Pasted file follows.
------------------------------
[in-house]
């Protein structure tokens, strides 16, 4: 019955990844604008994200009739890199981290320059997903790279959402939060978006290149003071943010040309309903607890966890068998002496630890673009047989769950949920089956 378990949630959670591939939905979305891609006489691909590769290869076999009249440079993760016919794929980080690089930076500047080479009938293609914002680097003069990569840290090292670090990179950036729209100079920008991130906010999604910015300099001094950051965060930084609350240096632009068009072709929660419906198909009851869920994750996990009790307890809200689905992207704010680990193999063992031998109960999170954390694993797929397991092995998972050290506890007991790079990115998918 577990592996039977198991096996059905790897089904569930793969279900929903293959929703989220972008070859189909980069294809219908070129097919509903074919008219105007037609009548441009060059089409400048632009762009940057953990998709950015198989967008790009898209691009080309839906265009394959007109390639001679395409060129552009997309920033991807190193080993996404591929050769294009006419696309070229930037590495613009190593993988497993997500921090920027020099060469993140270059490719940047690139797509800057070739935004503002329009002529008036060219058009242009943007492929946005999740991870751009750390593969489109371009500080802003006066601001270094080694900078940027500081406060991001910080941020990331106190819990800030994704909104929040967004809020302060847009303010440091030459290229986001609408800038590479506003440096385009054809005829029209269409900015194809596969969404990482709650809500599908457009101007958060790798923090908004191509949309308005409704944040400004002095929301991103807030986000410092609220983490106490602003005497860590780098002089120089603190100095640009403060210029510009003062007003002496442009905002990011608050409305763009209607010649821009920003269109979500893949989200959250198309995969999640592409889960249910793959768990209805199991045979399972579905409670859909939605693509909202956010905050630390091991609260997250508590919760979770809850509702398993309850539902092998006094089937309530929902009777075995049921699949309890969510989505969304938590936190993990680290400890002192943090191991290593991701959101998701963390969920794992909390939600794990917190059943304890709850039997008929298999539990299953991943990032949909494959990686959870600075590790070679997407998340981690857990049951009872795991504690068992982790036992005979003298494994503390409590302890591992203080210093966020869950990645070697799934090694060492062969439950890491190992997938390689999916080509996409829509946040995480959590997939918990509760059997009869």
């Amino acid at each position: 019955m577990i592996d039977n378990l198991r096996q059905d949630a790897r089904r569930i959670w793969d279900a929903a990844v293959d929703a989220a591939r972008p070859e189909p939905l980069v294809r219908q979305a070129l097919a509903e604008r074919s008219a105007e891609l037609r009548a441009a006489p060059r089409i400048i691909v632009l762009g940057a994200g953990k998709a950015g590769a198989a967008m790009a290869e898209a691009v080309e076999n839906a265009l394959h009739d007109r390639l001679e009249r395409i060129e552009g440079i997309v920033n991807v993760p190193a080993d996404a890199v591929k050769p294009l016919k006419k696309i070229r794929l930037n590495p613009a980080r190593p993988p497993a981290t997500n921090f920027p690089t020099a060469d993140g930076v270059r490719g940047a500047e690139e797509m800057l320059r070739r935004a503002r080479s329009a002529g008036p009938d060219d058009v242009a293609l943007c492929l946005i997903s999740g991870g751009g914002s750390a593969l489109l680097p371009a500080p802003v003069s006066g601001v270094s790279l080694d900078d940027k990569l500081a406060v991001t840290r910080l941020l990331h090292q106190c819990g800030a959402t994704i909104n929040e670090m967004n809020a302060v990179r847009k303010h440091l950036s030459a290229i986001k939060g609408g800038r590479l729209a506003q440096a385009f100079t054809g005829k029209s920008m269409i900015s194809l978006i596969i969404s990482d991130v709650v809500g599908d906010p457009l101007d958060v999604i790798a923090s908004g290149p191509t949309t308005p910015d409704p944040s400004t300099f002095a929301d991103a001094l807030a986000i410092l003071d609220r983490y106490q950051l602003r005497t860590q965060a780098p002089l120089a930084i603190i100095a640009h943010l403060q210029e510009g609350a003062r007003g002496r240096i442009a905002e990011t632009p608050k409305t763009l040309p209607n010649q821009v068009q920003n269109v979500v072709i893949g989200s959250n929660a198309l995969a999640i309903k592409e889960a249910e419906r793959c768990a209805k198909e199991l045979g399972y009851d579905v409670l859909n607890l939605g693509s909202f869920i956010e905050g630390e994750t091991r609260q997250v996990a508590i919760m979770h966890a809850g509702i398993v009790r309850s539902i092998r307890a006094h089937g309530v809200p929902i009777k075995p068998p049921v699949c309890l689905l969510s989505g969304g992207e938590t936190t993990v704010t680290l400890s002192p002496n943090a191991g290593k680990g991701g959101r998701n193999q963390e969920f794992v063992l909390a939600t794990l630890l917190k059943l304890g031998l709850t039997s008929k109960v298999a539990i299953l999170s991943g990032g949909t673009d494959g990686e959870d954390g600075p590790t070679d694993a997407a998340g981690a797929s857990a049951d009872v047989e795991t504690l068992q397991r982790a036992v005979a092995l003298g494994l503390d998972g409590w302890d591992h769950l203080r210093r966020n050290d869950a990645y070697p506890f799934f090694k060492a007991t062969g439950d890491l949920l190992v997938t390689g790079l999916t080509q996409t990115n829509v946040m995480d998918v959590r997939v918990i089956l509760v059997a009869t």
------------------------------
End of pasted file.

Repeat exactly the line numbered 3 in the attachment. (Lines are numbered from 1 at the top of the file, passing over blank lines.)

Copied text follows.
């Amino acid at each position: 019955m577990i592996d039977n378990l198991r096996q059905d949630a790897r089904r569930i959670w793969d279900a929903a990844v293959d929703a989220a591939r972008p070859e189909p939905l980069v294809r219908q979305a070129l097919a509903e604008r074919s008219a105007e891609l037609r009548a441009a006489p060059r089409i400048i691909v632009l762009g940057a994200g953990k998709a950015g590769a198989a967008m790009a290869e898209a691009v080309e076999n839906a265009l394959h009739d007109r390639l001679e009249r395409i060129e552009g440079i997309v920033n991807v993760p190193a080993d996404a890199v591929k050769p294009l016919k006419k696309i070229r794929l930037n590495p613009a980080r190593p993988p497993a981290t997500n921090f920027p690089t020099a060469d993140g930076v270059r490719g940047a500047e690139e797509m800057l320059r070739r935004a503002r080479s329009a002529g008036p009938d060219d058009v242009a293609l943007c492929l946005i997903s999740g991870g751009g914002s750390a593969l489109l680097p371009a500080p802003v003069s006066g601001v270094s790279l080694d900078d940027k990569l500081a406060v991001t840290r910080l941020l990331h090292q106190c819990g800030a959402t994704i909104n929040e670090m967004n809020a302060v990179r847009k303010h440091l950036s030459a290229i986001k939060g609408g800038r590479l729209a506003q440096a385009f100079t054809g005829k029209s920008m269409i900015s194809l978006i596969i969404s990482d991130v709650v809500g599908d906010p457009l101007d958060v999604i790798a923090s908004g290149p191509t949309t308005p910015d409704p944040s400004t300099f002095a929301d991103a001094l807030a986000i410092l003071d609220r983490y106490q950051l602003r005497t860590q965060a780098p002089l120089a930084i603190i100095a640009h943010l403060q210029e510009g609350a003062r007003g002496r240096i442009a905002e990011t632009p608050k409305t763009l040309p209607n010649q821009v068009q920003n269109v979500v072709i893949g989200s959250n929660a198309l995969a999640i309903k592409e889960a249910e419906r793959c768990a209805k198909e199991l045979g399972y009851d579905v409670l859909n607890l939605g693509s909202f869920i956010e905050g630390e994750t091991r609260q997250v996990a508590i919760m979770h966890a809850g509702i398993v009790r309850s539902i092998r307890a006094h089937g309530v809200p929902i009777k075995p068998p049921v699949c309890l689905l969510s989505g969304g992207e938590t936190t993990v704010t680290l400890s002192p002496n943090a191991g290593k680990g991701g959101r998701n193999q963390e969920f794992v063992l909390a939600t794990l630890l917190k059943l304890g031998l709850t039997s008929k109960v298999a539990i299953l999170s991943g990032g949909t673009d494959g990686e959870d954390g600075p590790t070679d694993a997407a998340g981690a797929s857990a049951d009872v047989e795991t504690l068992q397991r982790a036992v005979a092995l003298g494994l503390d998972g409590w302890d591992h769950l203080r210093r966020n050290d869950a990645y070697p506890f799934f090694k060492a007991t062969g439950d890491l949920l190992v997938t390689g790079l999916t080509q996409t990115n829509v946040m995480d998918v959590r997939v918990i089956l509760v059997a009869t």